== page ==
Summary: Crisis and Choice, Pt. 3
THE FUGITIVE PLANET (GEN 3:1-15)
The mythical story of the Pandora’s Box tells of how Greek god Zeus’ plotted to ruin man, seal his fate and cause suffering on earth. Zeus created the beautiful Pandora, sent her to humans and gave her a mysterious chest or box, along with a warning not to open it. Of course, curiosity got the better of her. She knelt in front of the box, took a peek inside and out flew the all the evils and miseries into the world to inflict the world.
Critical questions often surfaced after a disaster or a tragedy. People ask, ‘What are the roots of evil?” “Why do bad things happen to good people?” and “Why me?” Genesis 3 introduces the doctrine of original sin, the downfall of man and God’s divine grace. Satan tempted man with the same deception and temptation that caused his own fall: to be like God, not just with God. Man’s sin severs fellowship with God, but Christ’s death reconciles us to God.
However, the foremost questions on everyone’s minds are not moral questions, but religious ones: “Did God make a mistake in creating humans or the world? Couldn’t He do better or right? Why does He still persist or bother with humankind today?”
The Creation of Man was Very Good
3:1 Now the serpent was more crafty than any of the wild animals the LORD God had made. He said to the woman, "Did God really say, ’You must not eat from any tree in the garden’?" 2 The woman said to the serpent, "We may eat fruit from the trees in the garden, 3 but God did say, ’You must not eat fruit from the tree that is in the middle of the garden, and you must not touch it, or you will die.’" 4 "You will not surely die," the serpent said to the woman. 5 "For God knows that when you eat of it your eyes will be opened, and you will be like God, knowing good and evil." 6 When the woman saw that the fruit of the tree was good for food and pleasing to the eye, and also desirable for gaining wisdom, she took some and ate it. She also gave some to her husband, who was with her, and he ate it. 7 Then the eyes of both of them were opened, and they realized they were naked; so they sewed fig leaves together and made coverings for themselves. (Gen. 3:1-7)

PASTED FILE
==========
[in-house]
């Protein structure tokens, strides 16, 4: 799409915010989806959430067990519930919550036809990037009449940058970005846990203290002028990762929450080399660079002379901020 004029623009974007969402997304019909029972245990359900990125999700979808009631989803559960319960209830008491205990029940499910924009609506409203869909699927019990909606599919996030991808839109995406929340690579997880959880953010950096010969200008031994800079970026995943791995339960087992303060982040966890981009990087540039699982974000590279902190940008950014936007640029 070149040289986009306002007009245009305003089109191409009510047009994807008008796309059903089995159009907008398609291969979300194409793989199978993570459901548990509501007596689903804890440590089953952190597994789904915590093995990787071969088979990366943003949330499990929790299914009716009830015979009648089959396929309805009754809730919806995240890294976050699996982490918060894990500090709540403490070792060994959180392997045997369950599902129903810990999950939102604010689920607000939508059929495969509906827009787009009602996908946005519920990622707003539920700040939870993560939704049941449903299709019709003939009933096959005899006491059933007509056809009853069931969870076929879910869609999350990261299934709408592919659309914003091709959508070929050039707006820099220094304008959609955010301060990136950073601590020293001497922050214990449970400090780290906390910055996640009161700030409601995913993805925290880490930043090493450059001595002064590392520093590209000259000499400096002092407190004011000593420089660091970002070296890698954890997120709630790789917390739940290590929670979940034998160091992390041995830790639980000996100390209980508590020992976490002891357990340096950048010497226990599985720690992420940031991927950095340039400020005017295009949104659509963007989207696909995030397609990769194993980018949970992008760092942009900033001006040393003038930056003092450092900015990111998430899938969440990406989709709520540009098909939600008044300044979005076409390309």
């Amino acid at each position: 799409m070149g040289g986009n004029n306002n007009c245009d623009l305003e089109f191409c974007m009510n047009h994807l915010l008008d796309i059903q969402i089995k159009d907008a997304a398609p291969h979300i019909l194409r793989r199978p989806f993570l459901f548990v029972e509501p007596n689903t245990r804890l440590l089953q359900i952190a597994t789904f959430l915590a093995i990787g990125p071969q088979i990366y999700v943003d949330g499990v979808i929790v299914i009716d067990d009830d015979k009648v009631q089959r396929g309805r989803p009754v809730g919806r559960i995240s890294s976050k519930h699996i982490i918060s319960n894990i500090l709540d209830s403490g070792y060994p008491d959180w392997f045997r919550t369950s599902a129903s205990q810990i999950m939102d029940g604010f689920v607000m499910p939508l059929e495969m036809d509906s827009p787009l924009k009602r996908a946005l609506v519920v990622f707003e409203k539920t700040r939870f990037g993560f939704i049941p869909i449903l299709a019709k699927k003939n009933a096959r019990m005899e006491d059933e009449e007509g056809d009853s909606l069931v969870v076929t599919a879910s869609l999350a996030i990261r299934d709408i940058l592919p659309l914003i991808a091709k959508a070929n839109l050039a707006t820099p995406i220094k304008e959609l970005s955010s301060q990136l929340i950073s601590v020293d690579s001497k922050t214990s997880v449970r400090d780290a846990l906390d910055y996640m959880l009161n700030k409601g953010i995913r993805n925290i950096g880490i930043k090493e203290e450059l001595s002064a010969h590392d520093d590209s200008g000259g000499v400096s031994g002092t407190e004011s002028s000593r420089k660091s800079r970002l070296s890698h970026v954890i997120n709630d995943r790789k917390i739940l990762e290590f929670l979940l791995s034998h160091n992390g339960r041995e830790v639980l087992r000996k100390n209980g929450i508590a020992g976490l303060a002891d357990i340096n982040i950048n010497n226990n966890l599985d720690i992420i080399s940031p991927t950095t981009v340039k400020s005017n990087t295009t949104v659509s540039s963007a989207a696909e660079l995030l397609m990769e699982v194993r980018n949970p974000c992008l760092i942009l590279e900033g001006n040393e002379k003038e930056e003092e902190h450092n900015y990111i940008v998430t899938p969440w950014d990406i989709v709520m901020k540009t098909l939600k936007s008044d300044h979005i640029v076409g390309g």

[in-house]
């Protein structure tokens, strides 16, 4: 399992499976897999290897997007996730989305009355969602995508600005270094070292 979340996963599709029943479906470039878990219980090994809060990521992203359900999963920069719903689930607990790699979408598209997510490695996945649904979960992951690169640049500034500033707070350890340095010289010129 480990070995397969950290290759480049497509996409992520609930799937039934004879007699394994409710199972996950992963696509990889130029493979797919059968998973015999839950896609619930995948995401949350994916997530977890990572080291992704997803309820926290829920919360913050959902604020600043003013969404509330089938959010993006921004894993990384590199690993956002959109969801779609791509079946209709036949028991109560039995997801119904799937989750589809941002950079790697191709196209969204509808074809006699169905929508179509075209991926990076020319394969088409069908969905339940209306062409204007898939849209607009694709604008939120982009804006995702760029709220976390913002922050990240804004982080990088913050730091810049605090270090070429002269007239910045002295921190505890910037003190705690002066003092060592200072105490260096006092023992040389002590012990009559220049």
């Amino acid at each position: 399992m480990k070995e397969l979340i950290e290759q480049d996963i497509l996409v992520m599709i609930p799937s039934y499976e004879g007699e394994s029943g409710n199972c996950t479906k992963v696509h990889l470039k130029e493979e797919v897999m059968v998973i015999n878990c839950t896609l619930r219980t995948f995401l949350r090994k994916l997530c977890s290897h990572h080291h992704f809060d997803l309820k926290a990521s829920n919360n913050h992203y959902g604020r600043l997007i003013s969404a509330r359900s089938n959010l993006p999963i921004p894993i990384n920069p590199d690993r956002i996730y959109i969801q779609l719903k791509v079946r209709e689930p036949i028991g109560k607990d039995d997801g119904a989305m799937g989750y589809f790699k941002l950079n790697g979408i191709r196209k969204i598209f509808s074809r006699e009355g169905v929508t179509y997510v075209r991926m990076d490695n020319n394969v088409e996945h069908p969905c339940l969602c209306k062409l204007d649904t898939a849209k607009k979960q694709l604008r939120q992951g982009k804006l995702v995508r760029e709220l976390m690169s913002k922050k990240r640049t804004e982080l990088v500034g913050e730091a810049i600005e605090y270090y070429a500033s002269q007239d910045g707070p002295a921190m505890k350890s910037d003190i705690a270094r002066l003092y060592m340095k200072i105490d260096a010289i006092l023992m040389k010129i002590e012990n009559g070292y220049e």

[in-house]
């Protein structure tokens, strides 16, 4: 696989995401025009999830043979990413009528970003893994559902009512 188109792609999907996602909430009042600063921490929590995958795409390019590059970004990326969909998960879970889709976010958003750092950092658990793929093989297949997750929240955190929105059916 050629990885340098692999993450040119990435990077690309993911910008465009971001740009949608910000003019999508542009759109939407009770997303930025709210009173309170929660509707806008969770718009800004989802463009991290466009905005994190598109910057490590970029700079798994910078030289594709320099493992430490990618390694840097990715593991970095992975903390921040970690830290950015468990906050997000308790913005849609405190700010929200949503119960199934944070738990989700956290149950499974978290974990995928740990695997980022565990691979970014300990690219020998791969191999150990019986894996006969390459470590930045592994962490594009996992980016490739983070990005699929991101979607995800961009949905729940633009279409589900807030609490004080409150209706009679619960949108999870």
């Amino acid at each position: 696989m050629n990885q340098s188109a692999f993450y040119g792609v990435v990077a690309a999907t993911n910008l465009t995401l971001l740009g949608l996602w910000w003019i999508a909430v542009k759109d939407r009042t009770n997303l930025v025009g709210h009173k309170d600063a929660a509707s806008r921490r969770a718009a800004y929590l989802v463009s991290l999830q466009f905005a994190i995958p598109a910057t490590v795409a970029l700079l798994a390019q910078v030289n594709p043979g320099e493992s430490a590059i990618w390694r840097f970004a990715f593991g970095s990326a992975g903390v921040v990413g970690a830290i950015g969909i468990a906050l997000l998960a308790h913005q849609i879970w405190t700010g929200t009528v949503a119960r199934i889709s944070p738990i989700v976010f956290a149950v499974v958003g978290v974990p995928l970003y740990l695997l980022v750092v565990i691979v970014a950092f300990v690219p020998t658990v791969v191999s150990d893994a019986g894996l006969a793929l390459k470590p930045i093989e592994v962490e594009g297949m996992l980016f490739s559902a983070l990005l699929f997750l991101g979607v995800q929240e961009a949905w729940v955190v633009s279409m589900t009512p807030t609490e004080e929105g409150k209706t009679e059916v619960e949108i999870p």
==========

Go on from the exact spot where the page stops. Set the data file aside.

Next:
One of the most acclaimed movies of 1998 was Jim Carrey’s “The Truman Show,” an inside look at the life, the mind and choice of a man whose every move, word and breath were monitored. Truman was born, raised and kept for 30 years, from the day he was born to be the star of an unedited 24-hour hit TV show watched by cameras, sponsors and audiences all round the world. It was the highest rated show and the biggest commercial success. Everyone loved the Truman Show, except Truman, who did not know his life was a fake, a show and a joke.
When Truman finally realized that his wife, his best friend and even his father were actors to keep him from leaving the movie set island he was born into, he escaped in a sailboat across the man-made ocean. Before he exited the door for good, the creator of the show spoke from the control room, “Truman. You can speak. I can hear you.” Truman asked in disbelief, “Who are you?” The voice replied, “I am the creator of a television show that gives hope and joy and inspiration to millions.” Truman inquired, “And who am I?” “You’re the star,” was the answer. Truman questioned defiantly: “Was nothing real?” The voice admitted, “You were real. That’s what made you so good to watch.”
The dilemma of creation is to create real people. A person, by definition, is a human being with personality – thoughts and feelings, flesh and blood, fully human, fully alive. God gave us charm, wits and disposition. He did not create us from wood, stone or metal. He also gave us a free will, the capacity to make choices, which is the sheer essence, the chief distinctive and the purest definition of a human being.
God did not make us a robot, a dummy, a puppet on a string, a bird in a cage, or a fish in a bowl. He did not put us in a fake environment, an artificial setting or an imaginary world. The irony of creating free human beings is that He cannot force us to obey or follow Him nor can He completely shield us or stop us from encountering danger, making mistakes and feeling regret; neither can we erase, undo or cancel the past. He gave us the freedom to love or hate, heal or hurt, build or destroy. We can choose to obey or disobey Him, receive or reject Him, run from Him or turn to Him. God doesn’t want us to come to Him because we have to, but because we want to, we choose to or like to.